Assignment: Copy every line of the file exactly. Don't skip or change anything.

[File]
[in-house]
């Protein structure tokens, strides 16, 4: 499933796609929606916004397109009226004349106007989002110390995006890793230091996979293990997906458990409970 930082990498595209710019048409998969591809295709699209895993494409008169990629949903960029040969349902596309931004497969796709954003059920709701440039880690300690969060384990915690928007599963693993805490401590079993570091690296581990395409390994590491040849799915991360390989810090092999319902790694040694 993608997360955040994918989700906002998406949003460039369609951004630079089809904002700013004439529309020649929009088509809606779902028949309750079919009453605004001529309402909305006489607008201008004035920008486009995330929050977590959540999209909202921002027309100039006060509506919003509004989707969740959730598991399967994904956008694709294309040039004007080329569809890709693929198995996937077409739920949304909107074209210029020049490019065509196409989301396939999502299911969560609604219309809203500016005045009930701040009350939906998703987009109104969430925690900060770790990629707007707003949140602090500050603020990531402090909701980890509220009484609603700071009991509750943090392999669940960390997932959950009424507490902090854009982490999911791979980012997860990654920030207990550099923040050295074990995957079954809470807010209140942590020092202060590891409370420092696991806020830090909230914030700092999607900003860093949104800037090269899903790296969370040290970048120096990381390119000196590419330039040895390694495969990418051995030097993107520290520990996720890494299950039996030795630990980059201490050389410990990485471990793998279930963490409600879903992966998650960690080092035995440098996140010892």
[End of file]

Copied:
[in-house]
């Protein structure tokens, strides 16, 4: 499933796609929606916004397109009226004349106007989002110390995006890793230091996979293990997906458990409970 930082990498595209710019048409998969591809295709699209895993494409008169990629949903960029040969349902596309931004497969796709954003059920709701440039880690300690969060384990915690928007599963693993805490401590079993570091690296581990395409390994590491040849799915991360390989810090092999319902790694040694 993608997360955040994918989700906002998406949003460039369609951004630079089809904002700013004439529309020649929009088509809606779902028949309750079919009453605004001529309402909305006489607008201008004035920008486009995330929050977590959540999209909202921002027309100039006060509506919003509004989707969740959730598991399967994904956008694709294309040039004007080329569809890709693929198995996937077409739920949304909107074209210029020049490019065509196409989301396939999502299911969560609604219309809203500016005045009930701040009350939906998703987009109104969430925690900060770790990629707007707003949140602090500050603020990531402090909701980890509220009484609603700071009991509750943090392999669940960390997932959950009424507490902090854009982490999911791979980012997860990654920030207990550099923040050295074990995957079954809470807010209140942590020092202060590891409370420092696991806020830090909230914030700092999607900003860093949104800037090269899903790296969370040290970048120096990381390119000196590419330039040895390694495969990418051995030097993107520290520990996720890494299950039996030795630990980059201490050389410990990485471990793998279930963490409600879903992966998650960690080092035995440098996140010892």